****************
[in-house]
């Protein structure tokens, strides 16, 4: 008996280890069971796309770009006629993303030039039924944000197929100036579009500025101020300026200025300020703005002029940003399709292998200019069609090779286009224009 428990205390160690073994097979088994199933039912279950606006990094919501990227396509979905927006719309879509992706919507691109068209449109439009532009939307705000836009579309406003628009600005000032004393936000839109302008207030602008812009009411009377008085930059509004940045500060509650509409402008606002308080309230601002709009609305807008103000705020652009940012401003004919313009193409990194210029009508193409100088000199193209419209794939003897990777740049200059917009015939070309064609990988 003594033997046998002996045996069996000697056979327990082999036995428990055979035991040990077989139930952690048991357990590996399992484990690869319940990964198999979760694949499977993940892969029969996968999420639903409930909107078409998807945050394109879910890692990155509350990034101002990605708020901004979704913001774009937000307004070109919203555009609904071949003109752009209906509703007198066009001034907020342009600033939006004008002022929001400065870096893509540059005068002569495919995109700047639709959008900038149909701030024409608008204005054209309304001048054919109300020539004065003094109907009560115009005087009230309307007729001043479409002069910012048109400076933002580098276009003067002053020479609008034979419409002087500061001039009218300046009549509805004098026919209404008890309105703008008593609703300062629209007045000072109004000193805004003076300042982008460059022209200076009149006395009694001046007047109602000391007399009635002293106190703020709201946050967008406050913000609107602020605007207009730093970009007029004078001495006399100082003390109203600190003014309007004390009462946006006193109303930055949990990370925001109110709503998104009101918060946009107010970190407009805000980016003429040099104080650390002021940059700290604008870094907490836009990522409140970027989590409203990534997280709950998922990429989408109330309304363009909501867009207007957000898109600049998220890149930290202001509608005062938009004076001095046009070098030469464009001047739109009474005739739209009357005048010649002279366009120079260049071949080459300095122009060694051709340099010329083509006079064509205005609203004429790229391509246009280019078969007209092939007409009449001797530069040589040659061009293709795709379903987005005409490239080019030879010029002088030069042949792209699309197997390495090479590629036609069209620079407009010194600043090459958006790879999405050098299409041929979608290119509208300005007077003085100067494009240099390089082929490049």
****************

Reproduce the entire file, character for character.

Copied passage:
[in-house]
């Protein structure tokens, strides 16, 4: 008996280890069971796309770009006629993303030039039924944000197929100036579009500025101020300026200025300020703005002029940003399709292998200019069609090779286009224009 428990205390160690073994097979088994199933039912279950606006990094919501990227396509979905927006719309879509992706919507691109068209449109439009532009939307705000836009579309406003628009600005000032004393936000839109302008207030602008812009009411009377008085930059509004940045500060509650509409402008606002308080309230601002709009609305807008103000705020652009940012401003004919313009193409990194210029009508193409100088000199193209419209794939003897990777740049200059917009015939070309064609990988 003594033997046998002996045996069996000697056979327990082999036995428990055979035991040990077989139930952690048991357990590996399992484990690869319940990964198999979760694949499977993940892969029969996968999420639903409930909107078409998807945050394109879910890692990155509350990034101002990605708020901004979704913001774009937000307004070109919203555009609904071949003109752009209906509703007198066009001034907020342009600033939006004008002022929001400065870096893509540059005068002569495919995109700047639709959008900038149909701030024409608008204005054209309304001048054919109300020539004065003094109907009560115009005087009230309307007729001043479409002069910012048109400076933002580098276009003067002053020479609008034979419409002087500061001039009218300046009549509805004098026919209404008890309105703008008593609703300062629209007045000072109004000193805004003076300042982008460059022209200076009149006395009694001046007047109602000391007399009635002293106190703020709201946050967008406050913000609107602020605007207009730093970009007029004078001495006399100082003390109203600190003014309007004390009462946006006193109303930055949990990370925001109110709503998104009101918060946009107010970190407009805000980016003429040099104080650390002021940059700290604008870094907490836009990522409140970027989590409203990534997280709950998922990429989408109330309304363009909501867009207007957000898109600049998220890149930290202001509608005062938009004076001095046009070098030469464009001047739109009474005739739209009357005048010649002279366009120079260049071949080459300095122009060694051709340099010329083509006079064509205005609203004429790229391509246009280019078969007209092939007409009449001797530069040589040659061009293709795709379903987005005409490239080019030879010029002088030069042949792209699309197997390495090479590629036609069209620079407009010194600043090459958006790879999405050098299409041929979608290119509208300005007077003085100067494009240099390089082929490049």